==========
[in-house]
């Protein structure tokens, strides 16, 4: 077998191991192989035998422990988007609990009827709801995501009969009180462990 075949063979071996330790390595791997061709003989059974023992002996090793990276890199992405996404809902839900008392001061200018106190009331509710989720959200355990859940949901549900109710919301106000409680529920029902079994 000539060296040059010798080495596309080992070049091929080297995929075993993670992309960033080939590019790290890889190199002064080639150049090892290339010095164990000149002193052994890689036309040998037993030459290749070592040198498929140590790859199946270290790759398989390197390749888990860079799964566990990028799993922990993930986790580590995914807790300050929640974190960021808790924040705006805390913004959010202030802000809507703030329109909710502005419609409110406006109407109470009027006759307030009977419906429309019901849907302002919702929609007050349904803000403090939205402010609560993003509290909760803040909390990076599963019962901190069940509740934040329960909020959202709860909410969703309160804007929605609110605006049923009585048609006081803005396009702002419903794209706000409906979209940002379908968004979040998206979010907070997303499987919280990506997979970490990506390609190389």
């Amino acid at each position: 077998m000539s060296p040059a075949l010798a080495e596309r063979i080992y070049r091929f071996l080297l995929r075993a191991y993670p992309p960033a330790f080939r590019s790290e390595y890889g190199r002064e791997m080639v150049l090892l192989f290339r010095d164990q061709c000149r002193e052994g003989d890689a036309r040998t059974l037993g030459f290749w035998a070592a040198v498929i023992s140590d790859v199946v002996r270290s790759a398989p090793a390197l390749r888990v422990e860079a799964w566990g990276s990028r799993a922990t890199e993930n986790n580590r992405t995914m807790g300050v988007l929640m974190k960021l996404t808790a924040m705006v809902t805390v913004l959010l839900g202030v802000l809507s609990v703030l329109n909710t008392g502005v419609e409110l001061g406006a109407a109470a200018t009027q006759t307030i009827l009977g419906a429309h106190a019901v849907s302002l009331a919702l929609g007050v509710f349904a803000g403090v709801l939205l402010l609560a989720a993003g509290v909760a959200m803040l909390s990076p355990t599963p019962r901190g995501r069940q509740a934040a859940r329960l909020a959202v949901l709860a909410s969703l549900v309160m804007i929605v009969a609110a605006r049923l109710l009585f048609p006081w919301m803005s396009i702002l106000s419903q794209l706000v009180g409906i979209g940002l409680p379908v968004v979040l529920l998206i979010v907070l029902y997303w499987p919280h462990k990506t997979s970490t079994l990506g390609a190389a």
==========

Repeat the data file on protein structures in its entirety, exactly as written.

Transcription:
[in-house]
């Protein structure tokens, strides 16, 4: 077998191991192989035998422990988007609990009827709801995501009969009180462990 075949063979071996330790390595791997061709003989059974023992002996090793990276890199992405996404809902839900008392001061200018106190009331509710989720959200355990859940949901549900109710919301106000409680529920029902079994 000539060296040059010798080495596309080992070049091929080297995929075993993670992309960033080939590019790290890889190199002064080639150049090892290339010095164990000149002193052994890689036309040998037993030459290749070592040198498929140590790859199946270290790759398989390197390749888990860079799964566990990028799993922990993930986790580590995914807790300050929640974190960021808790924040705006805390913004959010202030802000809507703030329109909710502005419609409110406006109407109470009027006759307030009977419906429309019901849907302002919702929609007050349904803000403090939205402010609560993003509290909760803040909390990076599963019962901190069940509740934040329960909020959202709860909410969703309160804007929605609110605006049923009585048609006081803005396009702002419903794209706000409906979209940002379908968004979040998206979010907070997303499987919280990506997979970490990506390609190389």
């Amino acid at each position: 077998m000539s060296p040059a075949l010798a080495e596309r063979i080992y070049r091929f071996l080297l995929r075993a191991y993670p992309p960033a330790f080939r590019s790290e390595y890889g190199r002064e791997m080639v150049l090892l192989f290339r010095d164990q061709c000149r002193e052994g003989d890689a036309r040998t059974l037993g030459f290749w035998a070592a040198v498929i023992s140590d790859v199946v002996r270290s790759a398989p090793a390197l390749r888990v422990e860079a799964w566990g990276s990028r799993a922990t890199e993930n986790n580590r992405t995914m807790g300050v988007l929640m974190k960021l996404t808790a924040m705006v809902t805390v913004l959010l839900g202030v802000l809507s609990v703030l329109n909710t008392g502005v419609e409110l001061g406006a109407a109470a200018t009027q006759t307030i009827l009977g419906a429309h106190a019901v849907s302002l009331a919702l929609g007050v509710f349904a803000g403090v709801l939205l402010l609560a989720a993003g509290v909760a959200m803040l909390s990076p355990t599963p019962r901190g995501r069940q509740a934040a859940r329960l909020a959202v949901l709860a909410s969703l549900v309160m804007i929605v009969a609110a605006r049923l109710l009585f048609p006081w919301m803005s396009i702002l106000s419903q794209l706000v009180g409906i979209g940002l409680p379908v968004v979040l529920l998206i979010v907070l029902y997303w499987p919280h462990k990506t997979s970490t079994l990506g390609a190389a």